So I opened the window to figure the panic.I saw a square short that was makin’ fat tracks
Bein’ pulled by eight dogs who were wearing hat racks
And a funny old geezer was flippin’ his lid
He told ’em to “make it,” and man, like, they did!

I couldn’t help diggin’ the scene on the roof
As I stood there just waiting for chubby to goof.
They stood by the chimney in bunches and clusters
‘Till chubby slid down coming on like gang busters.

His threads were the squarest and I just had to chuckle
In front (not in back) was his Ivy League buckle.
The mop on his chin hid his button-down collar
And with that red nose, man, he looked like a baller.

Like, he was the squarest, the most absolute
But face it, who cares when he left all that loot?
He laid the jazz on me and fled from the gig
Wailin’ “Have a cool Yule and man, later, like, dig!”

 These were found at urbanlegends.com …pg

 

Hope you enjoy….pg

New US space mining law

Will the New US space mining law spark interplanetary gold rush?
December 8, 2015 by Luc Oling
A new US law legalizes the extraction of minerals and other materials, including water,

In a first, President Barack Obama signed legislation at the end of November that allows commercial extraction of minerals and other materials, including water, from asteroids and the moon.

The US Commercial Space Launch Competitiveness Act of 2015 says that any materials American individuals or companies find on an asteroid or the moon is theirs to keep and do with as they please. That could kick off an extraterrestrial gold rush, backed by a private aeronautics industry that is growing quickly and cutting the price of commercial space flight. While the Space Act breaks with the concept that space should be shared by everyone on Earth for scientific research and exploration, it establishes the rights of investors to profit from their efforts, at least under US law.

Christopher Johnson, a lawyer at the Secure World Foundation, which focuses on the long-term sustainable use of outer space, said the law sets the basis for the next century of activity in space.
“Now it is permissible to interact with space. Exploring and using space’s resources has begun,” he said.

The US move conjured visions of the great opening of the United States’ Western frontier in the 19th century, which led to the California Gold Rush of 1849. But for the moment, the costs of pioneering the economic exploitation of space remain exorbitant and the risks high.

Large companies are still studying their options, but smaller startups are impatient to get going, like Planetary Resources, launched in 2012 by Google co-founder Larry Page. Water particles have been detected on the surface of the Moon by three missions, including an Indian probe. “It has often been a question as to whether a commercial company will be able to go out and develop a resource,” said Chris Lewicki, president of Planetary Resources, which bills itself as “The Asteroid Mining Company.”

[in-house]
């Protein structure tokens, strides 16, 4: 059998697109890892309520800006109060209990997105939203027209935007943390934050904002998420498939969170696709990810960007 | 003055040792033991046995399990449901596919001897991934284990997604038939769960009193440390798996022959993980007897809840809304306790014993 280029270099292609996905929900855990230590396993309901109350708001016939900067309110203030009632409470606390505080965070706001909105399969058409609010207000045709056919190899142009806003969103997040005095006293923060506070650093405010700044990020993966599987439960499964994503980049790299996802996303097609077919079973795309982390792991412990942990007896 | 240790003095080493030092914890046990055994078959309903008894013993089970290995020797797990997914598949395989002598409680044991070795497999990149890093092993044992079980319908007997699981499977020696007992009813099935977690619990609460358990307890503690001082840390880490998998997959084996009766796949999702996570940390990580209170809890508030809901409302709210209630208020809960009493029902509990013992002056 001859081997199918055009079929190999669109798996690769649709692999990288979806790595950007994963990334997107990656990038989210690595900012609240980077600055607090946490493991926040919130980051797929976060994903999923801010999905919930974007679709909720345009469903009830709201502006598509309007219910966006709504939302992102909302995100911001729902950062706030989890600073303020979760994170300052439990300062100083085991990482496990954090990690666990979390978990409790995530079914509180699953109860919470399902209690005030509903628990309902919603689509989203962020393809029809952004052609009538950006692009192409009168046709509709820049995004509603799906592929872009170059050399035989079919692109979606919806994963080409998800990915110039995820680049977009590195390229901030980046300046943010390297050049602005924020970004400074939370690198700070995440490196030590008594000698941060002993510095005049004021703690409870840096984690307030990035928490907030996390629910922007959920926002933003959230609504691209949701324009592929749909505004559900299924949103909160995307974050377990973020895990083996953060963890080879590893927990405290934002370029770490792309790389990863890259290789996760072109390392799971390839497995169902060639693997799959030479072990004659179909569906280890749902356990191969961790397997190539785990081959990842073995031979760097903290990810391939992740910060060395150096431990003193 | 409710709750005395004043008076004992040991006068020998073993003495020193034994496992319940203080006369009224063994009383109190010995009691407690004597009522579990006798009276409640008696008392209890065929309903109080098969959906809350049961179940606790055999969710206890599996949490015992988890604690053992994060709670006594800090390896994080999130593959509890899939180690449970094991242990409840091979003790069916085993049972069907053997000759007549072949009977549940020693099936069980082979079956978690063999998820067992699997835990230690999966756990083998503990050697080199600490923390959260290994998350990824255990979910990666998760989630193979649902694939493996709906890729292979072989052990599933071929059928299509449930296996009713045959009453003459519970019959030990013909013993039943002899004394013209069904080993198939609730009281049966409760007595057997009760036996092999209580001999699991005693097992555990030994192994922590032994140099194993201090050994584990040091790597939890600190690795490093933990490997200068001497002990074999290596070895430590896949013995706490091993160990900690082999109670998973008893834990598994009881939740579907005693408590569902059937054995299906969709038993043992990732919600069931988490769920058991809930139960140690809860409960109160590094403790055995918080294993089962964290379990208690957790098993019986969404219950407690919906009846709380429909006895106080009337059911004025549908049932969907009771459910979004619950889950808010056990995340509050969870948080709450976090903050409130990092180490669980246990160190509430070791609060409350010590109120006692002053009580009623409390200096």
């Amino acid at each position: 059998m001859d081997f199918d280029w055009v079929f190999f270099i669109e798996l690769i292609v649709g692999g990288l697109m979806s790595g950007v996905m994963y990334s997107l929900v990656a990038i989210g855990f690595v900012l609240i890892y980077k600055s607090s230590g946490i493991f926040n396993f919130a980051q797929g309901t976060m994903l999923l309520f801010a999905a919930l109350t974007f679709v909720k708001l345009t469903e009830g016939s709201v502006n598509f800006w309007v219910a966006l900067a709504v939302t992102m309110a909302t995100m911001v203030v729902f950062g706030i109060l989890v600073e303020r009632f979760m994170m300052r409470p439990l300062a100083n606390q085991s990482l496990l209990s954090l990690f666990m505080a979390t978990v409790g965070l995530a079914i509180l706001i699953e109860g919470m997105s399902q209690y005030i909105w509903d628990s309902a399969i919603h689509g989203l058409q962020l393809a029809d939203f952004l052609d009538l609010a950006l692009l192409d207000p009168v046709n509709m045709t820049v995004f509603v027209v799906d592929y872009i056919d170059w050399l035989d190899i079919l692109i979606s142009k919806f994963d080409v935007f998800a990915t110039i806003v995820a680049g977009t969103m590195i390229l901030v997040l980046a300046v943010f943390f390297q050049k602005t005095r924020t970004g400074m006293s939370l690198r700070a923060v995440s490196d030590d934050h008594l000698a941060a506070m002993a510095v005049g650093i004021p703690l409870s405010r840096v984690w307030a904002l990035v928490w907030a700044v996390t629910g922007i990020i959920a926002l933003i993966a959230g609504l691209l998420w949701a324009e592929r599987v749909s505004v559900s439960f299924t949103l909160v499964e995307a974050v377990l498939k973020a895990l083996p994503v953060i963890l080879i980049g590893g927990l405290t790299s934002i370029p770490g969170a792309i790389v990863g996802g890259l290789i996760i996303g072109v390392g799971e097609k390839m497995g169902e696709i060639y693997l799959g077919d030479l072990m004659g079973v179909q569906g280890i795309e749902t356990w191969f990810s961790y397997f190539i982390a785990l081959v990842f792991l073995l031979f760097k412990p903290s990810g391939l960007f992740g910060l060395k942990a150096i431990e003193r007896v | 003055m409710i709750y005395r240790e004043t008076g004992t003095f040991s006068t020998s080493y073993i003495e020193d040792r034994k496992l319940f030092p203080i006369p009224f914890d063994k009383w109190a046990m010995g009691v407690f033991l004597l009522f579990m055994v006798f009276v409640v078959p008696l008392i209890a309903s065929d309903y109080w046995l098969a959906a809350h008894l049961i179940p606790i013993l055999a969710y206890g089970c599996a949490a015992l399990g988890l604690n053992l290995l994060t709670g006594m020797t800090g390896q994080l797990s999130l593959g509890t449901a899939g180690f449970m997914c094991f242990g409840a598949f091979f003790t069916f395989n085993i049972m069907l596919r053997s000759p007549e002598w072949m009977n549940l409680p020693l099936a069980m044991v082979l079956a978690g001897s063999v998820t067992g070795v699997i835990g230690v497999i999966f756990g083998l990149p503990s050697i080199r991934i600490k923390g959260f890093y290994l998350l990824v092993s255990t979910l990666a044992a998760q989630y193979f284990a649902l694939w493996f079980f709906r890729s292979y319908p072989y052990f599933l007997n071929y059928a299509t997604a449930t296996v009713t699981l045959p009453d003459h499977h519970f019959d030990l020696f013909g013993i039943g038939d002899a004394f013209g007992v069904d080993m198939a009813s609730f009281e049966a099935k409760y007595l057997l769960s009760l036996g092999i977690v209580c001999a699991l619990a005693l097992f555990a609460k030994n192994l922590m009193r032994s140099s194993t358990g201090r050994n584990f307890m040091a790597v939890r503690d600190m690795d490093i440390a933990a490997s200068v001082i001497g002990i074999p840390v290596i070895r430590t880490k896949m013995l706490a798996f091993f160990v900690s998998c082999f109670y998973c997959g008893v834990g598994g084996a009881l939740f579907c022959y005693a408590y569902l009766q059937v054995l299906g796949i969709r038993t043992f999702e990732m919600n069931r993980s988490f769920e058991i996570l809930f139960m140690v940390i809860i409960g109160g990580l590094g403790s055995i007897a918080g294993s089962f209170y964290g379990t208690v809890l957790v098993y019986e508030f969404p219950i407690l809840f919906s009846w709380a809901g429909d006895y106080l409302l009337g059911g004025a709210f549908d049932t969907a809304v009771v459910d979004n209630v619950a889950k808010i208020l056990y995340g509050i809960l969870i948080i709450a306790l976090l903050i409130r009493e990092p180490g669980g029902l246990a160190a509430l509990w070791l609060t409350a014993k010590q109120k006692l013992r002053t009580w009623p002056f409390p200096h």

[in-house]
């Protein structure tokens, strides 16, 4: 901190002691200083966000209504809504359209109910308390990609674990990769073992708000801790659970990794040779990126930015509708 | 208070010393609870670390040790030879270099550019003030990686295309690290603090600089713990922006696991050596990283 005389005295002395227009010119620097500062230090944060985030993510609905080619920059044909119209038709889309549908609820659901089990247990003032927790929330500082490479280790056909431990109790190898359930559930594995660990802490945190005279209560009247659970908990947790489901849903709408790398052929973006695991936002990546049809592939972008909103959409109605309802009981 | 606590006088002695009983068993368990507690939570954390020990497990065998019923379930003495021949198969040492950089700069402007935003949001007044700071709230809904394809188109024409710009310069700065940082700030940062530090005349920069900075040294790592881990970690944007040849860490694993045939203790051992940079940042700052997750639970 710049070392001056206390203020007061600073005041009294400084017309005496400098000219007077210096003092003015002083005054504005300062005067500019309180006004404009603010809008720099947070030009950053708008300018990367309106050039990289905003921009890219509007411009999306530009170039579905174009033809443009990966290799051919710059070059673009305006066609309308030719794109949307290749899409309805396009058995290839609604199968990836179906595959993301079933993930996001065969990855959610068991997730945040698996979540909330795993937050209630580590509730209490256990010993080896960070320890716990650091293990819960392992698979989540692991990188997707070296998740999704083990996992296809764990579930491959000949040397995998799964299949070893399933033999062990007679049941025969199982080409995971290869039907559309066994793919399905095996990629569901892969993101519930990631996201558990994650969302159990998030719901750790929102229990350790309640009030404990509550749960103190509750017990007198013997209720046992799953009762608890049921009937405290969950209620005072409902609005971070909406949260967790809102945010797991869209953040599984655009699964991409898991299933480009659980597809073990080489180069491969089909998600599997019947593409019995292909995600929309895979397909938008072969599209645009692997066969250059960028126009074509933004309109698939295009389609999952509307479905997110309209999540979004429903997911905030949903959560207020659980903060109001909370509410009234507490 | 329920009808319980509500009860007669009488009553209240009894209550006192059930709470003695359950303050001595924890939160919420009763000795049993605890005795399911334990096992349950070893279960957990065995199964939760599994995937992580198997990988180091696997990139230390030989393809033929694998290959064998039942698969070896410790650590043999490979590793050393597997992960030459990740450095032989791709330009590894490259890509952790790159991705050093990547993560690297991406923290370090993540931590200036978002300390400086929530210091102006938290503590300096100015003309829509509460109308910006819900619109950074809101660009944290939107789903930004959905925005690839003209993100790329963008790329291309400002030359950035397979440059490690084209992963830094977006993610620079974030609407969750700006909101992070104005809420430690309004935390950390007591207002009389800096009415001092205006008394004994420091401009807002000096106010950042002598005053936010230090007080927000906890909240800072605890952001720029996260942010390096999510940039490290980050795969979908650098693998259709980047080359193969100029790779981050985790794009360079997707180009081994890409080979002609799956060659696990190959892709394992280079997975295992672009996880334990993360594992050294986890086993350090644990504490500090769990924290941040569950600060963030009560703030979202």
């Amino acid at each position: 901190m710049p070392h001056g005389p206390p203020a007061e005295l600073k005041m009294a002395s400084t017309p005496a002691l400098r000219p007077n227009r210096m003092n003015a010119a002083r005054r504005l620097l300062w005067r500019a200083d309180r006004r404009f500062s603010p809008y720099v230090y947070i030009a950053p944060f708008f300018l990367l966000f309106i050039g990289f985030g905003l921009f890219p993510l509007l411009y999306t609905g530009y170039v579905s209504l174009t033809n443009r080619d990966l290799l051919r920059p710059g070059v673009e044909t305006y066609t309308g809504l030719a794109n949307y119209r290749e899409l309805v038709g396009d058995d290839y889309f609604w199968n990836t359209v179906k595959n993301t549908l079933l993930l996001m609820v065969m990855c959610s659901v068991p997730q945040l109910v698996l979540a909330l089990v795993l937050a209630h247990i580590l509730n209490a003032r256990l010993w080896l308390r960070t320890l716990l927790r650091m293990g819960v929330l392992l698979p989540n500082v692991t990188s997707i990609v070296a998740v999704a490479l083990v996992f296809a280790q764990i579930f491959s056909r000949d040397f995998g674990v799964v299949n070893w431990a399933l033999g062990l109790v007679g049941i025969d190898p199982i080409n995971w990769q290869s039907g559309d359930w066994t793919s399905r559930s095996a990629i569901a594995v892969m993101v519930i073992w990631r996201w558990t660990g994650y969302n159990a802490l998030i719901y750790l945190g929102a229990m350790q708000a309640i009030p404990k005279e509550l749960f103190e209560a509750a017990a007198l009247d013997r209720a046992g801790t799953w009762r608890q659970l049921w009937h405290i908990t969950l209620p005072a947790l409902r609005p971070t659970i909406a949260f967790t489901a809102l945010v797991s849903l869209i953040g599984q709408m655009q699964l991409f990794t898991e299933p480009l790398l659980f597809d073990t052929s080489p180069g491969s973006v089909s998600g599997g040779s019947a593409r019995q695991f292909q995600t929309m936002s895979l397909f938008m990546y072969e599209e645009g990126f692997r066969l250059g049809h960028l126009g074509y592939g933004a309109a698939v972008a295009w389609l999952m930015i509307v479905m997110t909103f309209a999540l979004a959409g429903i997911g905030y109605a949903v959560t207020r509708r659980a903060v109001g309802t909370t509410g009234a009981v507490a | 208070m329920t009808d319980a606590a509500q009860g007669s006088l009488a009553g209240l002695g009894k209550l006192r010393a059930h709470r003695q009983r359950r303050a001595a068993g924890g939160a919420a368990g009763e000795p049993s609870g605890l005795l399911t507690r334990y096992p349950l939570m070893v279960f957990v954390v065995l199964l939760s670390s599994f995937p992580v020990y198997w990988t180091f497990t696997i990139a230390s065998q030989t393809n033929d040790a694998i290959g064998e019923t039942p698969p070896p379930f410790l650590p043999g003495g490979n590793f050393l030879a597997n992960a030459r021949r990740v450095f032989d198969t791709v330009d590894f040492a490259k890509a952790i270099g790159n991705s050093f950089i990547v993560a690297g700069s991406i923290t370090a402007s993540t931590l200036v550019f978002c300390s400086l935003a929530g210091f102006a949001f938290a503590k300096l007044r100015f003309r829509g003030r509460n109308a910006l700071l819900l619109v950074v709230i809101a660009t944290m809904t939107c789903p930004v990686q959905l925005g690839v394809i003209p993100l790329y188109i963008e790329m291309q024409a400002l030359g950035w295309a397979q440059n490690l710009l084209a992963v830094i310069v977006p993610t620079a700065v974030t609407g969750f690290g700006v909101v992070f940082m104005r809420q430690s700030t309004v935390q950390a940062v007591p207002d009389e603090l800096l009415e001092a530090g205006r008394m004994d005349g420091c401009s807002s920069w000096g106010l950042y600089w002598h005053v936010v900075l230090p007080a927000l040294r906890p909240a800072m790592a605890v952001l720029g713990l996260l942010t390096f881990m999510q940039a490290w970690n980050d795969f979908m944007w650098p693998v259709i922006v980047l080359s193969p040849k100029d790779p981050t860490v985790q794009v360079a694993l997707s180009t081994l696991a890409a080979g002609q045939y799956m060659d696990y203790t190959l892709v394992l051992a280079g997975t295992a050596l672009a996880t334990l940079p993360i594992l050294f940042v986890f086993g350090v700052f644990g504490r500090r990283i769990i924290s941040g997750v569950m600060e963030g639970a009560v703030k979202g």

But now, the Space Act “allows us to give assurances to our customers and investors as we build a resource business in space,” Lewicki told AFP. “Since the passage of the law, we’ve been getting a lot of support messages and our current investors are very excited,” he added. Meagan Crawford, vice president at another ambitious asteroid miner, Deep Space Industries, said that with the law’s passage investors are no longer fretting that they are wasting their money. “This is absolutely a big win for us. We don’t seem crazy any more. We don’t have to work very hard to convince investors.”

According to NASA research, of some 1,500 asteroids within easy reach from Earth, possibly 10 percent have valuable mineral resources. Both companies see great possibilities in space: deposits of nickel, iron ore, gold and platinum that could support the space industry in the same way that the huge deposits of iron ore in the US upper Midwest laid the foundations for the Detroit auto industry. But their first target is water frozen in substantial deposits on relatively close asteroids. The water’s value, more than just to drink, is in providing hydrogen fuel for space vehicles. It could supply a refueling station for the rockets, for instance, destined to explore Mars. And it could be used to refuel satellites in orbit.

The Arkyd Seris I satellite created by Planetary Resources, which was established in 2012 to mine asteroids. Lewicki says an in-space fueling station could save hundreds of millions of dollars in water transport costs. “If we can store that water there, we can refuel rockets, satellites—it will be a huge opportunity. “You can refuel your rocket in orbit; that makes it easier to get it there, and cheaper. “The first space prospecting missions could be launched from 2017, the companies say, and extracting minerals could begin as early as 2020. For its part Planetary Resources has already identified asteroids for exploitation using space telescopes place in orbit last year. It plans to launch a small exploration satellite early next year, Lewicki said.

Deep Space Industries is planning the deployment of 25-32 kilogram (55-70 pound) mini-satellites to asteroids with good prospects to better assess their resources and bring back samples.
The two companies estimate that the new space gold rush could need around $3 trillion dollars over the next 10-15 years. For that, they need global support for their operations, and need to begin pressing other governments to adopt laws similar to the US Space Act that will recognize a company’s rights to any space mineral riches it can harvest.

Lithium-oxygen battery advances

Researchers have successfully demonstrated how several of the problems impeding the practical development of the so-called ‘ultimate’ battery could be overcome.

What we’ve achieved is a significant advance for this technology and suggests whole new areas for research

Clare Grey